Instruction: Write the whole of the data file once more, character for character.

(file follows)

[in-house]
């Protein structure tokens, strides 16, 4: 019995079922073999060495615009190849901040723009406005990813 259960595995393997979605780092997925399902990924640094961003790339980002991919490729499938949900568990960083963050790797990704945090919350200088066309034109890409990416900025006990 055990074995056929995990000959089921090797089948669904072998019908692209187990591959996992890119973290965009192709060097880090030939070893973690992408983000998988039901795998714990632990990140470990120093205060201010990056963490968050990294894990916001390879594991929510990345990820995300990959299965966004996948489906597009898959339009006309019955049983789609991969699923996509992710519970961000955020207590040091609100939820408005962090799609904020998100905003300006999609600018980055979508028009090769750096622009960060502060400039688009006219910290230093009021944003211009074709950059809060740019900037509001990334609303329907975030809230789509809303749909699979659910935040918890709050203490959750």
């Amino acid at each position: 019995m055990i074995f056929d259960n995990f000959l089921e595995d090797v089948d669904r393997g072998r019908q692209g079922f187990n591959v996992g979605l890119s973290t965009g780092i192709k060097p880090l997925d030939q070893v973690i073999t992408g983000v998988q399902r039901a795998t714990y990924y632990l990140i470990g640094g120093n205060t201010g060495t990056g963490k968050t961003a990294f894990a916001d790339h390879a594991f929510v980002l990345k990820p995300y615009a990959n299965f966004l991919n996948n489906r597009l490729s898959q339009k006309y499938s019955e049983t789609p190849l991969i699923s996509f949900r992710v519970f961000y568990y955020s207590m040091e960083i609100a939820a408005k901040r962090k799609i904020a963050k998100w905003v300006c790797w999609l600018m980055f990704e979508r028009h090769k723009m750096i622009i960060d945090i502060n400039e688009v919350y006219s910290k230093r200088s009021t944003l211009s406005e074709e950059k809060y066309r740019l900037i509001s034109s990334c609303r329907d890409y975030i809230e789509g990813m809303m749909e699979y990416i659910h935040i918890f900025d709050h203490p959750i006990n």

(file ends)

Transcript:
[in-house]
């Protein structure tokens, strides 16, 4: 019995079922073999060495615009190849901040723009406005990813 259960595995393997979605780092997925399902990924640094961003790339980002991919490729499938949900568990960083963050790797990704945090919350200088066309034109890409990416900025006990 055990074995056929995990000959089921090797089948669904072998019908692209187990591959996992890119973290965009192709060097880090030939070893973690992408983000998988039901795998714990632990990140470990120093205060201010990056963490968050990294894990916001390879594991929510990345990820995300990959299965966004996948489906597009898959339009006309019955049983789609991969699923996509992710519970961000955020207590040091609100939820408005962090799609904020998100905003300006999609600018980055979508028009090769750096622009960060502060400039688009006219910290230093009021944003211009074709950059809060740019900037509001990334609303329907975030809230789509809303749909699979659910935040918890709050203490959750």
């Amino acid at each position: 019995m055990i074995f056929d259960n995990f000959l089921e595995d090797v089948d669904r393997g072998r019908q692209g079922f187990n591959v996992g979605l890119s973290t965009g780092i192709k060097p880090l997925d030939q070893v973690i073999t992408g983000v998988q399902r039901a795998t714990y990924y632990l990140i470990g640094g120093n205060t201010g060495t990056g963490k968050t961003a990294f894990a916001d790339h390879a594991f929510v980002l990345k990820p995300y615009a990959n299965f966004l991919n996948n489906r597009l490729s898959q339009k006309y499938s019955e049983t789609p190849l991969i699923s996509f949900r992710v519970f961000y568990y955020s207590m040091e960083i609100a939820a408005k901040r962090k799609i904020a963050k998100w905003v300006c790797w999609l600018m980055f990704e979508r028009h090769k723009m750096i622009i960060d945090i502060n400039e688009v919350y006219s910290k230093r200088s009021t944003l211009s406005e074709e950059k809060y066309r740019l900037i509001s034109s990334c609303r329907d890409y975030i809230e789509g990813m809303m749909e699979y990416i659910h935040i918890f900025d709050h203490p959750i006990n």